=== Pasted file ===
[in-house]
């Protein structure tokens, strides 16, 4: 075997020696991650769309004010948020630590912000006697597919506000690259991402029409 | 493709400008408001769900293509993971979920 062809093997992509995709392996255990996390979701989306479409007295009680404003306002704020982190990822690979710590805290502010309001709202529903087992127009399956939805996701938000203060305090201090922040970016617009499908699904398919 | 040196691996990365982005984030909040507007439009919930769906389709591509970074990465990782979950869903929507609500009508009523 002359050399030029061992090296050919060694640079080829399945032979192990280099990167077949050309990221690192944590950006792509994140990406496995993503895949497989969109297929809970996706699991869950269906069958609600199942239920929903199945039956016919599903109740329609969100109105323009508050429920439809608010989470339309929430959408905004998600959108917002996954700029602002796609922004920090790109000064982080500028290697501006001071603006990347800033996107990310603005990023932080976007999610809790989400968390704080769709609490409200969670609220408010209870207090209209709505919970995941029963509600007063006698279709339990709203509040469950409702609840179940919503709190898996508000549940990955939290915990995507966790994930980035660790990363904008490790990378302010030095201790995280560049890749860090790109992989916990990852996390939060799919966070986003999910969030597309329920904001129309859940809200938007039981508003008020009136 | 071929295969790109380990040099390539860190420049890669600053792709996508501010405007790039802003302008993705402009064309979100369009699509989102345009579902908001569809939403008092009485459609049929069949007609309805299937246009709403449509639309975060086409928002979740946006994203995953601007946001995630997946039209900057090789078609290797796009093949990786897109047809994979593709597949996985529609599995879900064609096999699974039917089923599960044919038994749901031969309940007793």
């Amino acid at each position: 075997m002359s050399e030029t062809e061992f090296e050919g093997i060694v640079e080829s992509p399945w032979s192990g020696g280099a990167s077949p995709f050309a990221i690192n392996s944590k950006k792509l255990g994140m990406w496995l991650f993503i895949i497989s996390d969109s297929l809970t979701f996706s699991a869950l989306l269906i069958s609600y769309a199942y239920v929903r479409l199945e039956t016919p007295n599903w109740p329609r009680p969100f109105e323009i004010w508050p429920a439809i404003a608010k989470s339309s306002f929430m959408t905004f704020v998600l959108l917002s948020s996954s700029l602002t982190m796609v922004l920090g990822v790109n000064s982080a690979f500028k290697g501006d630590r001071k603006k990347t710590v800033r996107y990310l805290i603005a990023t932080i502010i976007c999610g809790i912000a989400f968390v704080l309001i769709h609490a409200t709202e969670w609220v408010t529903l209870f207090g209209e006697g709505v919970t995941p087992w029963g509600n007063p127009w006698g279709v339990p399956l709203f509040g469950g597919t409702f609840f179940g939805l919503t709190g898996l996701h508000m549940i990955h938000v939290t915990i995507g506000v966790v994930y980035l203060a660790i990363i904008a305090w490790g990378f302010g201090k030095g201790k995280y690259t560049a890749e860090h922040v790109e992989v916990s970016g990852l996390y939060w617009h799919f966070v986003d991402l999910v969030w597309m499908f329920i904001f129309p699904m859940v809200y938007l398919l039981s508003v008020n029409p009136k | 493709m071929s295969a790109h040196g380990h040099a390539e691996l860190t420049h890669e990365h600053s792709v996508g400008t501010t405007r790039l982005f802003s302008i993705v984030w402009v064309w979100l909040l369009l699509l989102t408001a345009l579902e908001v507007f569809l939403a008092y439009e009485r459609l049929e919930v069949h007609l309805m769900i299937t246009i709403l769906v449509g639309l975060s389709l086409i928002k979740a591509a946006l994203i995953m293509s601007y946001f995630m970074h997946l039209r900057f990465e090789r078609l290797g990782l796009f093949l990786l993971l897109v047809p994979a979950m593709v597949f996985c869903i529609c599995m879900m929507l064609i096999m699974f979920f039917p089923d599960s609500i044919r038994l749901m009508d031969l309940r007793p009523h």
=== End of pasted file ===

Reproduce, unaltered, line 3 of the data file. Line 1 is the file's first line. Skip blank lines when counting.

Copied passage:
């Amino acid at each position: 075997m002359s050399e030029t062809e061992f090296e050919g093997i060694v640079e080829s992509p399945w032979s192990g020696g280099a990167s077949p995709f050309a990221i690192n392996s944590k950006k792509l255990g994140m990406w496995l991650f993503i895949i497989s996390d969109s297929l809970t979701f996706s699991a869950l989306l269906i069958s609600y769309a199942y239920v929903r479409l199945e039956t016919p007295n599903w109740p329609r009680p969100f109105e323009i004010w508050p429920a439809i404003a608010k989470s339309s306002f929430m959408t905004f704020v998600l959108l917002s948020s996954s700029l602002t982190m796609v922004l920090g990822v790109n000064s982080a690979f500028k290697g501006d630590r001071k603006k990347t710590v800033r996107y990310l805290i603005a990023t932080i502010i976007c999610g809790i912000a989400f968390v704080l309001i769709h609490a409200t709202e969670w609220v408010t529903l209870f207090g209209e006697g709505v919970t995941p087992w029963g509600n007063p127009w006698g279709v339990p399956l709203f509040g469950g597919t409702f609840f179940g939805l919503t709190g898996l996701h508000m549940i990955h938000v939290t915990i995507g506000v966790v994930y980035l203060a660790i990363i904008a305090w490790g990378f302010g201090k030095g201790k995280y690259t560049a890749e860090h922040v790109e992989v916990s970016g990852l996390y939060w617009h799919f966070v986003d991402l999910v969030w597309m499908f329920i904001f129309p699904m859940v809200y938007l398919l039981s508003v008020n029409p009136k | 493709m071929s295969a790109h040196g380990h040099a390539e691996l860190t420049h890669e990365h600053s792709v996508g400008t501010t405007r790039l982005f802003s302008i993705v984030w402009v064309w979100l909040l369009l699509l989102t408001a345009l579902e908001v507007f569809l939403a008092y439009e009485r459609l049929e919930v069949h007609l309805m769900i299937t246009i709403l769906v449509g639309l975060s389709l086409i928002k979740a591509a946006l994203i995953m293509s601007y946001f995630m970074h997946l039209r900057f990465e090789r078609l290797g990782l796009f093949l990786l993971l897109v047809p994979a979950m593709v597949f996985c869903i529609c599995m879900m929507l064609i096999m699974f979920f039917p089923d599960s609500i044919r038994l749901m009508d031969l309940r007793p009523h």